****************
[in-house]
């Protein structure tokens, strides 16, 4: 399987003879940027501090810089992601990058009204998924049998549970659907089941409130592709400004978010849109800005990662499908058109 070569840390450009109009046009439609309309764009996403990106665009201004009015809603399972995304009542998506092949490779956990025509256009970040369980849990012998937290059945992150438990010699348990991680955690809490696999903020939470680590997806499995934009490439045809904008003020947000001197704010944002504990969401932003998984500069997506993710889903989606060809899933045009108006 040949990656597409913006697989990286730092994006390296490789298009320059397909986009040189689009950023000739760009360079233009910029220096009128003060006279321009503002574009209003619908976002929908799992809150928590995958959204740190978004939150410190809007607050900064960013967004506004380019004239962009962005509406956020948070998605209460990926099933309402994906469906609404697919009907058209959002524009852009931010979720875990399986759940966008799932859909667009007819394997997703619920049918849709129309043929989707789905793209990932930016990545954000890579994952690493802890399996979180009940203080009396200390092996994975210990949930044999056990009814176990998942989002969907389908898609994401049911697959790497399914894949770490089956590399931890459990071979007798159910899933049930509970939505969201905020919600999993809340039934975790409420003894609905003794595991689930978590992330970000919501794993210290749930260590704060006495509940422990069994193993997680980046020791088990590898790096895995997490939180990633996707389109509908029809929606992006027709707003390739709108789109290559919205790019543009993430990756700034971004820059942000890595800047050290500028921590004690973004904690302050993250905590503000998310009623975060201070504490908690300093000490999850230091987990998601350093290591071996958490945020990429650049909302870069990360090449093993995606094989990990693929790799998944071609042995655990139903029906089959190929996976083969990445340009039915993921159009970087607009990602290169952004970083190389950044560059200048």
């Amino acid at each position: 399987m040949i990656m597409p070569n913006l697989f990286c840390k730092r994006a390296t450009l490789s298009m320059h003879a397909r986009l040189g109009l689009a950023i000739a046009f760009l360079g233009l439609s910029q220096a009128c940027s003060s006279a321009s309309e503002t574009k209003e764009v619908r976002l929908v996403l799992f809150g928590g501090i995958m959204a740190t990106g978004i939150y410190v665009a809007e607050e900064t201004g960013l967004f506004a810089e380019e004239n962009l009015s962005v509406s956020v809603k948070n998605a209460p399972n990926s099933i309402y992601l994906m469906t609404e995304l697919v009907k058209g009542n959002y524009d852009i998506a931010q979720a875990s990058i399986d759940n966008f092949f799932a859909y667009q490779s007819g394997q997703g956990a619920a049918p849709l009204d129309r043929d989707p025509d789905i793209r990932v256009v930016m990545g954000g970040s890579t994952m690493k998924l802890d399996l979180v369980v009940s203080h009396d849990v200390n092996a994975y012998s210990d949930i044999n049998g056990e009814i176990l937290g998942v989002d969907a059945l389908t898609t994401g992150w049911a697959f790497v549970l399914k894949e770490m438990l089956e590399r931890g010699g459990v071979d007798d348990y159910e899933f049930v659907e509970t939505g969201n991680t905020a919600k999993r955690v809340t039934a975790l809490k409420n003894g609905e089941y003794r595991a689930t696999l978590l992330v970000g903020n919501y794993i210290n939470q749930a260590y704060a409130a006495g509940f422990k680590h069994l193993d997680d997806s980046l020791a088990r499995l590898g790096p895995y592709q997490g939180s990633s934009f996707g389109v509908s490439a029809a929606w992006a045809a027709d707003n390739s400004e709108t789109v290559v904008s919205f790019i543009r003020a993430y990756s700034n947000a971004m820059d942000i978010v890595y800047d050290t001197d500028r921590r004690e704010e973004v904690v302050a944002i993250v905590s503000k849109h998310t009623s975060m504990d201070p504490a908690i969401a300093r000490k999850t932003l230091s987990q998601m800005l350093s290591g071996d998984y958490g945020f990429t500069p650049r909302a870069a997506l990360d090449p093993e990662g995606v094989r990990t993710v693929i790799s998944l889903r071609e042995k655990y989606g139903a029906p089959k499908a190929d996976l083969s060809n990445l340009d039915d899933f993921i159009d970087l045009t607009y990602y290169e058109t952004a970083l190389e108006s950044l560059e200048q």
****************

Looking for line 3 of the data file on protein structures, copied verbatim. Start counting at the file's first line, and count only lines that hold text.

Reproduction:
């Amino acid at each position: 399987m040949i990656m597409p070569n913006l697989f990286c840390k730092r994006a390296t450009l490789s298009m320059h003879a397909r986009l040189g109009l689009a950023i000739a046009f760009l360079g233009l439609s910029q220096a009128c940027s003060s006279a321009s309309e503002t574009k209003e764009v619908r976002l929908v996403l799992f809150g928590g501090i995958m959204a740190t990106g978004i939150y410190v665009a809007e607050e900064t201004g960013l967004f506004a810089e380019e004239n962009l009015s962005v509406s956020v809603k948070n998605a209460p399972n990926s099933i309402y992601l994906m469906t609404e995304l697919v009907k058209g009542n959002y524009d852009i998506a931010q979720a875990s990058i399986d759940n966008f092949f799932a859909y667009q490779s007819g394997q997703g956990a619920a049918p849709l009204d129309r043929d989707p025509d789905i793209r990932v256009v930016m990545g954000g970040s890579t994952m690493k998924l802890d399996l979180v369980v009940s203080h009396d849990v200390n092996a994975y012998s210990d949930i044999n049998g056990e009814i176990l937290g998942v989002d969907a059945l389908t898609t994401g992150w049911a697959f790497v549970l399914k894949e770490m438990l089956e590399r931890g010699g459990v071979d007798d348990y159910e899933f049930v659907e509970t939505g969201n991680t905020a919600k999993r955690v809340t039934a975790l809490k409420n003894g609905e089941y003794r595991a689930t696999l978590l992330v970000g903020n919501y794993i210290n939470q749930a260590y704060a409130a006495g509940f422990k680590h069994l193993d997680d997806s980046l020791a088990r499995l590898g790096p895995y592709q997490g939180s990633s934009f996707g389109v509908s490439a029809a929606w992006a045809a027709d707003n390739s400004e709108t789109v290559v904008s919205f790019i543009r003020a993430y990756s700034n947000a971004m820059d942000i978010v890595y800047d050290t001197d500028r921590r004690e704010e973004v904690v302050a944002i993250v905590s503000k849109h998310t009623s975060m504990d201070p504490a908690i969401a300093r000490k999850t932003l230091s987990q998601m800005l350093s290591g071996d998984y958490g945020f990429t500069p650049r909302a870069a997506l990360d090449p093993e990662g995606v094989r990990t993710v693929i790799s998944l889903r071609e042995k655990y989606g139903a029906p089959k499908a190929d996976l083969s060809n990445l340009d039915d899933f993921i159009d970087l045009t607009y990602y290169e058109t952004a970083l190389e108006s950044l560059e200048q």